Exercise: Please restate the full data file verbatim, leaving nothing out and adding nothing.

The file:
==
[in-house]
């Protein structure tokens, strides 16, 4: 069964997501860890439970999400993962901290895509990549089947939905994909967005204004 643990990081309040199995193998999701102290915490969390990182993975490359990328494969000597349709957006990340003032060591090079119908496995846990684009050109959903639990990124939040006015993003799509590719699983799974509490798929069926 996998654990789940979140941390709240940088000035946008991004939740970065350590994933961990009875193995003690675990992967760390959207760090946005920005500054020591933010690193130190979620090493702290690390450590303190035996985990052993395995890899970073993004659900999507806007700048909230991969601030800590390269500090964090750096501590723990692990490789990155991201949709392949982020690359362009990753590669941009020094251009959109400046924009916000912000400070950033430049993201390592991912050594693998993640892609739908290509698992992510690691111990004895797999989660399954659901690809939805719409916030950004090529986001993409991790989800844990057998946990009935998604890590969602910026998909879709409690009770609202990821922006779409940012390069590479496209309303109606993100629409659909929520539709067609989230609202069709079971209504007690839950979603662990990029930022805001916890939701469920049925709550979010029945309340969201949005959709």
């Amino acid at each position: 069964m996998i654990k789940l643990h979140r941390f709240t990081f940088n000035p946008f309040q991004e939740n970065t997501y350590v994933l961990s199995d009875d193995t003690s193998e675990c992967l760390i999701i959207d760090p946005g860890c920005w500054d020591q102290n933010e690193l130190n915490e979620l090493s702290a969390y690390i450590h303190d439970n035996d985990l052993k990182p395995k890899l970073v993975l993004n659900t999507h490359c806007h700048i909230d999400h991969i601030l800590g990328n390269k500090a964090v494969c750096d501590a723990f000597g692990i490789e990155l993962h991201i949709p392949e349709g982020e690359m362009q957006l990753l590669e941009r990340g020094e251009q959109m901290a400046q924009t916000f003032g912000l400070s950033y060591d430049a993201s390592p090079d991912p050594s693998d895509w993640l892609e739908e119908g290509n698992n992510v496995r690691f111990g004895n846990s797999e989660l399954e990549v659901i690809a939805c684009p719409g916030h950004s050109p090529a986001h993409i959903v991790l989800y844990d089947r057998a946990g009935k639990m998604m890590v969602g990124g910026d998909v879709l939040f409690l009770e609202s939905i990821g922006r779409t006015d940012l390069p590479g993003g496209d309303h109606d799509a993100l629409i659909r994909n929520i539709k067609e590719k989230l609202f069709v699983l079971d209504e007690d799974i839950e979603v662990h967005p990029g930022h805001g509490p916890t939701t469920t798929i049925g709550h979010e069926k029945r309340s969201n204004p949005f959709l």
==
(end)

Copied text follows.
[in-house]
């Protein structure tokens, strides 16, 4: 069964997501860890439970999400993962901290895509990549089947939905994909967005204004 643990990081309040199995193998999701102290915490969390990182993975490359990328494969000597349709957006990340003032060591090079119908496995846990684009050109959903639990990124939040006015993003799509590719699983799974509490798929069926 996998654990789940979140941390709240940088000035946008991004939740970065350590994933961990009875193995003690675990992967760390959207760090946005920005500054020591933010690193130190979620090493702290690390450590303190035996985990052993395995890899970073993004659900999507806007700048909230991969601030800590390269500090964090750096501590723990692990490789990155991201949709392949982020690359362009990753590669941009020094251009959109400046924009916000912000400070950033430049993201390592991912050594693998993640892609739908290509698992992510690691111990004895797999989660399954659901690809939805719409916030950004090529986001993409991790989800844990057998946990009935998604890590969602910026998909879709409690009770609202990821922006779409940012390069590479496209309303109606993100629409659909929520539709067609989230609202069709079971209504007690839950979603662990990029930022805001916890939701469920049925709550979010029945309340969201949005959709």
């Amino acid at each position: 069964m996998i654990k789940l643990h979140r941390f709240t990081f940088n000035p946008f309040q991004e939740n970065t997501y350590v994933l961990s199995d009875d193995t003690s193998e675990c992967l760390i999701i959207d760090p946005g860890c920005w500054d020591q102290n933010e690193l130190n915490e979620l090493s702290a969390y690390i450590h303190d439970n035996d985990l052993k990182p395995k890899l970073v993975l993004n659900t999507h490359c806007h700048i909230d999400h991969i601030l800590g990328n390269k500090a964090v494969c750096d501590a723990f000597g692990i490789e990155l993962h991201i949709p392949e349709g982020e690359m362009q957006l990753l590669e941009r990340g020094e251009q959109m901290a400046q924009t916000f003032g912000l400070s950033y060591d430049a993201s390592p090079d991912p050594s693998d895509w993640l892609e739908e119908g290509n698992n992510v496995r690691f111990g004895n846990s797999e989660l399954e990549v659901i690809a939805c684009p719409g916030h950004s050109p090529a986001h993409i959903v991790l989800y844990d089947r057998a946990g009935k639990m998604m890590v969602g990124g910026d998909v879709l939040f409690l009770e609202s939905i990821g922006r779409t006015d940012l390069p590479g993003g496209d309303h109606d799509a993100l629409i659909r994909n929520i539709k067609e590719k989230l609202f069709v699983l079971d209504e007690d799974i839950e979603v662990h967005p990029g930022h805001g509490p916890t939701t469920t798929i049925g709550h979010e069926k029945r309340s969201n204004p949005f959709l």